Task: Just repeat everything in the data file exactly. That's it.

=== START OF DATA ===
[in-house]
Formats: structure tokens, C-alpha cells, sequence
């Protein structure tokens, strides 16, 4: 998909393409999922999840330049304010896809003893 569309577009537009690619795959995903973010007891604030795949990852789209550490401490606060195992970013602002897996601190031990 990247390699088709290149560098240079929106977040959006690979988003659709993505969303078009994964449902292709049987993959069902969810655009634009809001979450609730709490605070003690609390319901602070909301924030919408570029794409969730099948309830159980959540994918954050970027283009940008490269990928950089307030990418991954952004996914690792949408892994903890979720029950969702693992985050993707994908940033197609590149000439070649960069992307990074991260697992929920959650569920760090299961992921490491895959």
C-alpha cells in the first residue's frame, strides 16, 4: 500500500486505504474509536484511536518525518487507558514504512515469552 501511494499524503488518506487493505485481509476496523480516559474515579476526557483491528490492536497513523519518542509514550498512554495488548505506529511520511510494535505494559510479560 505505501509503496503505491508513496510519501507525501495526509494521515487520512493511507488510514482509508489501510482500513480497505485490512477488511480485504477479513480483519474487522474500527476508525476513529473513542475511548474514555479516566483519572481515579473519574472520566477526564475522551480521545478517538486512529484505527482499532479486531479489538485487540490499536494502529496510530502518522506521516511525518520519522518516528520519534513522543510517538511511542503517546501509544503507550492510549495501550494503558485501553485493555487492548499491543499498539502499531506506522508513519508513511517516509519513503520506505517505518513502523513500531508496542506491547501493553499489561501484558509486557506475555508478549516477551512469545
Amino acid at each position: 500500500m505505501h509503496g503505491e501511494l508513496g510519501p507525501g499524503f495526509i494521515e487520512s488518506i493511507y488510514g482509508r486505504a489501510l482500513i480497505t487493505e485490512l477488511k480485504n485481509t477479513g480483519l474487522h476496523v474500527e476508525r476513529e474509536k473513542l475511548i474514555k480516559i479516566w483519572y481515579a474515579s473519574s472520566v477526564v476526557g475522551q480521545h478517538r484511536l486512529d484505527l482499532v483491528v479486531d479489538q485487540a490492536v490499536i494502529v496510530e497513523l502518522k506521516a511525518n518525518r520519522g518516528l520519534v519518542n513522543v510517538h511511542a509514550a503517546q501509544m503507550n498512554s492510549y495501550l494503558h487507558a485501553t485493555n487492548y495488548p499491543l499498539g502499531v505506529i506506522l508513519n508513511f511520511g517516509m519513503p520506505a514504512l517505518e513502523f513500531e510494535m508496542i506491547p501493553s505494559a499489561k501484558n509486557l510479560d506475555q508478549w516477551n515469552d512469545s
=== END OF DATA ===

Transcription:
[in-house]
Formats: structure tokens, C-alpha cells, sequence
């Protein structure tokens, strides 16, 4: 998909393409999922999840330049304010896809003893 569309577009537009690619795959995903973010007891604030795949990852789209550490401490606060195992970013602002897996601190031990 990247390699088709290149560098240079929106977040959006690979988003659709993505969303078009994964449902292709049987993959069902969810655009634009809001979450609730709490605070003690609390319901602070909301924030919408570029794409969730099948309830159980959540994918954050970027283009940008490269990928950089307030990418991954952004996914690792949408892994903890979720029950969702693992985050993707994908940033197609590149000439070649960069992307990074991260697992929920959650569920760090299961992921490491895959």
C-alpha cells in the first residue's frame, strides 16, 4: 500500500486505504474509536484511536518525518487507558514504512515469552 501511494499524503488518506487493505485481509476496523480516559474515579476526557483491528490492536497513523519518542509514550498512554495488548505506529511520511510494535505494559510479560 505505501509503496503505491508513496510519501507525501495526509494521515487520512493511507488510514482509508489501510482500513480497505485490512477488511480485504477479513480483519474487522474500527476508525476513529473513542475511548474514555479516566483519572481515579473519574472520566477526564475522551480521545478517538486512529484505527482499532479486531479489538485487540490499536494502529496510530502518522506521516511525518520519522518516528520519534513522543510517538511511542503517546501509544503507550492510549495501550494503558485501553485493555487492548499491543499498539502499531506506522508513519508513511517516509519513503520506505517505518513502523513500531508496542506491547501493553499489561501484558509486557506475555508478549516477551512469545
Amino acid at each position: 500500500m505505501h509503496g503505491e501511494l508513496g510519501p507525501g499524503f495526509i494521515e487520512s488518506i493511507y488510514g482509508r486505504a489501510l482500513i480497505t487493505e485490512l477488511k480485504n485481509t477479513g480483519l474487522h476496523v474500527e476508525r476513529e474509536k473513542l475511548i474514555k480516559i479516566w483519572y481515579a474515579s473519574s472520566v477526564v476526557g475522551q480521545h478517538r484511536l486512529d484505527l482499532v483491528v479486531d479489538q485487540a490492536v490499536i494502529v496510530e497513523l502518522k506521516a511525518n518525518r520519522g518516528l520519534v519518542n513522543v510517538h511511542a509514550a503517546q501509544m503507550n498512554s492510549y495501550l494503558h487507558a485501553t485493555n487492548y495488548p499491543l499498539g502499531v505506529i506506522l508513519n508513511f511520511g517516509m519513503p520506505a514504512l517505518e513502523f513500531e510494535m508496542i506491547p501493553s505494559a499489561k501484558n509486557l510479560d506475555q508478549w516477551n515469552d512469545s